Atx SXSW 2012
Who's Gonna Run This Town

SXSW rewind: The Eagles, U2, The Rolling Stones, and Lady Gaga for SXSW 2013

SXSW rewind: The Eagles, U2, The Rolling Stones, and Lady Gaga for SXSW 2013

Austin Photo Set: News_Dan_Jay Z_sxsw_march 2012_4
Jay-Z at ACL-Live Photo by Brandon Fuller
Austin Photo Set: News_Jessica Pages_SXSW_music Day 1_march 2012_fiona
Fiona Apple Photo by Jessica Pages
Austin Photo Set: News_Dan_nas_sleighbells_march 2012_nas
Nas Courtesy of Nas Facebook
Austin Photo Set: News_Dan_sxsw_emos return_march 2012_skrillex
Skrillex Skrillex/Facebook
Austin Photo Set: News_Dan_Jay Z_sxsw_march 2012_2
Jay Z Photo by Brandon Fuller
Austin Photo Set: News_Dan_Jay Z_sxsw_march 2012_4
Austin Photo Set: News_Jessica Pages_SXSW_music Day 1_march 2012_fiona
Austin Photo Set: News_Dan_nas_sleighbells_march 2012_nas
Austin Photo Set: News_Dan_sxsw_emos return_march 2012_skrillex
Austin Photo Set: News_Dan_Jay Z_sxsw_march 2012_2

And thus another SXSW has drawn to a close. If the 2011 edition was something of a low-point for the festival — and opinions on that will forever be mixed, with some pointing to a $167 million boost to the local economy and others reminding us that things got so out of hand people actually believed for a minute that they were going to build a big dome in Bastrop to house the thing this year — then the 2012 version was a nice rebound.

Yeah, there were some issues, but most of the doom ‘n gloom in the forecast (remember when San Antonio offered to take the festival off our hands?) seems to have subsided. What we have left is the same question as last year, but with a lot less urgency: namely, where does the festival go from here?

 In regards to the 2012 festival, there was very much a crowd of haves and have-nots: limiting an appearance by Jay-Z to Amex holders with badges (and a few lucky media types), or restricting Bruce to badge-wearing lottery winners.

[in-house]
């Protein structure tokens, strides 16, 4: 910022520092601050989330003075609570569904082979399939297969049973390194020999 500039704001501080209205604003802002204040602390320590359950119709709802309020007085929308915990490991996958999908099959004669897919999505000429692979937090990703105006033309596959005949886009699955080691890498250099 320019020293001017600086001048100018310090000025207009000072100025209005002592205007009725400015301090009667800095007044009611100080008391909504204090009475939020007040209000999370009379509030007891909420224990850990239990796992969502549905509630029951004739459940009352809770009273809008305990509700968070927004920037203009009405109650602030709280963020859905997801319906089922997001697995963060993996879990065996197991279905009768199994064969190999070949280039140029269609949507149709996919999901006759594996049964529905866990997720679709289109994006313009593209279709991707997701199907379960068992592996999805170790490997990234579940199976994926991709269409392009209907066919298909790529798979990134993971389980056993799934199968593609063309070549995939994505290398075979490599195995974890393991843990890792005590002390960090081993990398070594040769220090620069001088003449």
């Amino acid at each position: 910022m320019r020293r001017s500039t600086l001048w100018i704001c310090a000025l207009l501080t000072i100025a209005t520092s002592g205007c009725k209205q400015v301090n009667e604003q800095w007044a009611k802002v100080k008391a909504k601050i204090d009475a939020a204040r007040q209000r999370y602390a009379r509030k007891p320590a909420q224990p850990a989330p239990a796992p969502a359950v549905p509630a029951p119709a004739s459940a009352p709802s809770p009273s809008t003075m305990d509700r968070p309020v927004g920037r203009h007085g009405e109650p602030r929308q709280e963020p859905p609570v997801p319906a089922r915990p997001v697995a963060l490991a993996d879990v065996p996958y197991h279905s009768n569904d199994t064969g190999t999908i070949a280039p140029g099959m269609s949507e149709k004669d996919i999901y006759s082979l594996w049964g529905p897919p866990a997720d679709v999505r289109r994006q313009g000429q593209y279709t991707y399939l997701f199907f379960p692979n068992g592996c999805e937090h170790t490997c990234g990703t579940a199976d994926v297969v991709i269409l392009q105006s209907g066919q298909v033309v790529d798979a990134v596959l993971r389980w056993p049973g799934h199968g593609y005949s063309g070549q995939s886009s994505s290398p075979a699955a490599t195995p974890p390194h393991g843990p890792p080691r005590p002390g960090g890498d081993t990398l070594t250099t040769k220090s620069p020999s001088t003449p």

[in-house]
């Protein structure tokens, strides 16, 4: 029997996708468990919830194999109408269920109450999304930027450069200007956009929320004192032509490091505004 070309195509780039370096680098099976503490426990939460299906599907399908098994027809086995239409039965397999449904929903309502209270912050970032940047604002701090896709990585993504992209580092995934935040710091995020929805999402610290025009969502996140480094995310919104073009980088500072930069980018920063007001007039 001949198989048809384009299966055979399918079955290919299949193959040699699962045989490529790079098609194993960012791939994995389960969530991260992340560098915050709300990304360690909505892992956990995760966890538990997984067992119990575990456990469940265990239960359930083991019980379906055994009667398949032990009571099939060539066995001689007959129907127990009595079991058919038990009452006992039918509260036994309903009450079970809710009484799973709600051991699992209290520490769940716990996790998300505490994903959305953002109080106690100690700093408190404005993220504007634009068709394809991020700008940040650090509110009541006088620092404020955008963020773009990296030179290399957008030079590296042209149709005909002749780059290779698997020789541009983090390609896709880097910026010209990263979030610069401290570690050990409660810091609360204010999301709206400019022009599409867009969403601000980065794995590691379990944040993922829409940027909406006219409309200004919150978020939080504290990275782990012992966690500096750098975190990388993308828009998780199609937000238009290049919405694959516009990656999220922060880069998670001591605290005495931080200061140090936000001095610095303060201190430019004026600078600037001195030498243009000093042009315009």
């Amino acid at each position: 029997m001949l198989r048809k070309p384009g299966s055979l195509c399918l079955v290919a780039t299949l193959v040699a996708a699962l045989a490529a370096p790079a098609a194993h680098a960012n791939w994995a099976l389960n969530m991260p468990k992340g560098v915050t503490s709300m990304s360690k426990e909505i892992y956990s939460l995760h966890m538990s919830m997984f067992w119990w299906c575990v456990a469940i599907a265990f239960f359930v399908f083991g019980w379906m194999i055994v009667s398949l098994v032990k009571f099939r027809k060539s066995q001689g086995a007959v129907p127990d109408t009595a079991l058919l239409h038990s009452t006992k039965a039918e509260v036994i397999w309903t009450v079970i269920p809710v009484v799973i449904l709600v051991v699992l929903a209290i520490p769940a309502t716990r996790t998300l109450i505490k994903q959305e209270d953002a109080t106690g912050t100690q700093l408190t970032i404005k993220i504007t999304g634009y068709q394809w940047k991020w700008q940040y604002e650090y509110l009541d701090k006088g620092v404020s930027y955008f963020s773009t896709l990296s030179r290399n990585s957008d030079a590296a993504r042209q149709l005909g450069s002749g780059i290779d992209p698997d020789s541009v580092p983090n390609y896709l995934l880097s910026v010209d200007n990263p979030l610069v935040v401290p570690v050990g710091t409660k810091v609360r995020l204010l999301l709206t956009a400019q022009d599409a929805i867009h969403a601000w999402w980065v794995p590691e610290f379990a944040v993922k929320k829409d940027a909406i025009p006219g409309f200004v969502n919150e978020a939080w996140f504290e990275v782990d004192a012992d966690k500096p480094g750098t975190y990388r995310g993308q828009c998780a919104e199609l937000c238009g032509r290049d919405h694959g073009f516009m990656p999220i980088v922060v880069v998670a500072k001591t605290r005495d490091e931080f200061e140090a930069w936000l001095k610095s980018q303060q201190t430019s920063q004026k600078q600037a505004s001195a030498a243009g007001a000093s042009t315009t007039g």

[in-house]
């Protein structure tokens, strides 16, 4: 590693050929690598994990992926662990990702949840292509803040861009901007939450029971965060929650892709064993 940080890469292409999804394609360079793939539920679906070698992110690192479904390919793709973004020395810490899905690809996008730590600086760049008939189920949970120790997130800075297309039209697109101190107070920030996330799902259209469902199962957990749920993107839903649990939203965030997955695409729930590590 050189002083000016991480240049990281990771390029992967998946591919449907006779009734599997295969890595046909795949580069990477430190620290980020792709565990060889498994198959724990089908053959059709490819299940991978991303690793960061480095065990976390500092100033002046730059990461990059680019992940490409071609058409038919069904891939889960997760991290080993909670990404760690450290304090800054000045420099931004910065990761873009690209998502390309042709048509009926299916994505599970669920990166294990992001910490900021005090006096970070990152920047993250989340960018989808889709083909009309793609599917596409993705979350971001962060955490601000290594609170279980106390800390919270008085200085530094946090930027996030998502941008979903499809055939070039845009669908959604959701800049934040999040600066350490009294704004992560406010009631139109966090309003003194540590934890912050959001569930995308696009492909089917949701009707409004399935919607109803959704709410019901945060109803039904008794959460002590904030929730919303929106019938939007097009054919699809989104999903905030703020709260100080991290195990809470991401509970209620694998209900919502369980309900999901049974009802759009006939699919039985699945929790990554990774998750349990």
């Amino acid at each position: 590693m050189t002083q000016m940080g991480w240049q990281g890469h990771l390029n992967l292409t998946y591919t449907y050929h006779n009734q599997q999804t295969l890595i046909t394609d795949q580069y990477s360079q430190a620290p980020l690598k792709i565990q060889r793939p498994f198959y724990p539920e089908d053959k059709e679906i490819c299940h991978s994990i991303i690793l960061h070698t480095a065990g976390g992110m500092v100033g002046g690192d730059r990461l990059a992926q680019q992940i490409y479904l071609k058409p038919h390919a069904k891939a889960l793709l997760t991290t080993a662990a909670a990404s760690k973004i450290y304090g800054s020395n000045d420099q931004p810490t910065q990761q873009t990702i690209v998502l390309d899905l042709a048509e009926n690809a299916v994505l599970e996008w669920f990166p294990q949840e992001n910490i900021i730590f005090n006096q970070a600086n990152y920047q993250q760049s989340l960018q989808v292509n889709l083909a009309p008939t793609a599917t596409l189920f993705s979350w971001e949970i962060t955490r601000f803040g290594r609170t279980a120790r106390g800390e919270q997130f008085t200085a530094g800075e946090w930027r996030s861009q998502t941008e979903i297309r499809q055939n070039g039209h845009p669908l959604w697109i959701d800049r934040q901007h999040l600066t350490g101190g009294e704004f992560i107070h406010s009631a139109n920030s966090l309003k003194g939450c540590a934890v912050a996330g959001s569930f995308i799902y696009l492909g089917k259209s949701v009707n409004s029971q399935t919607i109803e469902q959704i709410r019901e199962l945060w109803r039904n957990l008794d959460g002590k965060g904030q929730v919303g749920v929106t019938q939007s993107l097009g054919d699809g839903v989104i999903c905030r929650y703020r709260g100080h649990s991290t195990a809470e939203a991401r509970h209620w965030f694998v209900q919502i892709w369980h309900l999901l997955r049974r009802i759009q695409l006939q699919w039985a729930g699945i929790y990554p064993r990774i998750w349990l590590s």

There are a lot of things to consider when weighing that question. Here are some of them.

What’s with all the big-name headliners?

Historically speaking, if you could headline a night at Lollapalooza or the ACL Festival all by yourself, you were not coming into Austin to perform during SXSW.

That tipped a bit last year, when Vevo held an unofficial showcase for Kanye West’s GOOD Music at Seaholm Power Plant, featuring a slew of megastars — Kanye himself, John Legend, Kid Cudi, and a surprise appearance at the end by Jay-Z. (A few years prior, a poorly kept “secret” show by Metallica at Stubb’s drew less hype.)

This year, that was all out the window. Instead of the hottest ticket in town being some buzz act that nobody was going to care about six months later, it was... well... Jay-Z, or Bruce Springsteen, or 50 Cent (with Eminem), or Lil Wayne, or even Nas, or Jack White, or Fiona Apple, or Skrillex.

There’s a lot of hand-wringing going on about this (“when did SXSW turn into SummerJam,” someone asked me on Twitter yesterday), but it’s hard to know what it means in the long-term.

It definitely means that, in regards to the 2012 festival, there was very much a crowd of haves and have-nots: limiting an appearance by Jay-Z to Amex holders with badges (and a few lucky media types), or restricting Bruce to badge-wearing lottery winners (plus some dudes in famous bands), or Fiona Apple to people with both badges and a two hour wait in line at Stubb’s means that there are a whole bunch of people whose experience of SXSW was one of missing out on some of the big fun.

Maybe that actually helped settle some of the cloud of toxic entitlement that hung over the 2011 festival (there’s nothing to keep folks who are being told by Doritos that they’re the most important thing in the world humble than being denied entry to the things they most want to see), but it also means that when you say you were at SXSW 2012, it could mean that you saw huge artists perform intimate concerts at A-list venues or that you caught a lot of second-tier acts at clubs and parties.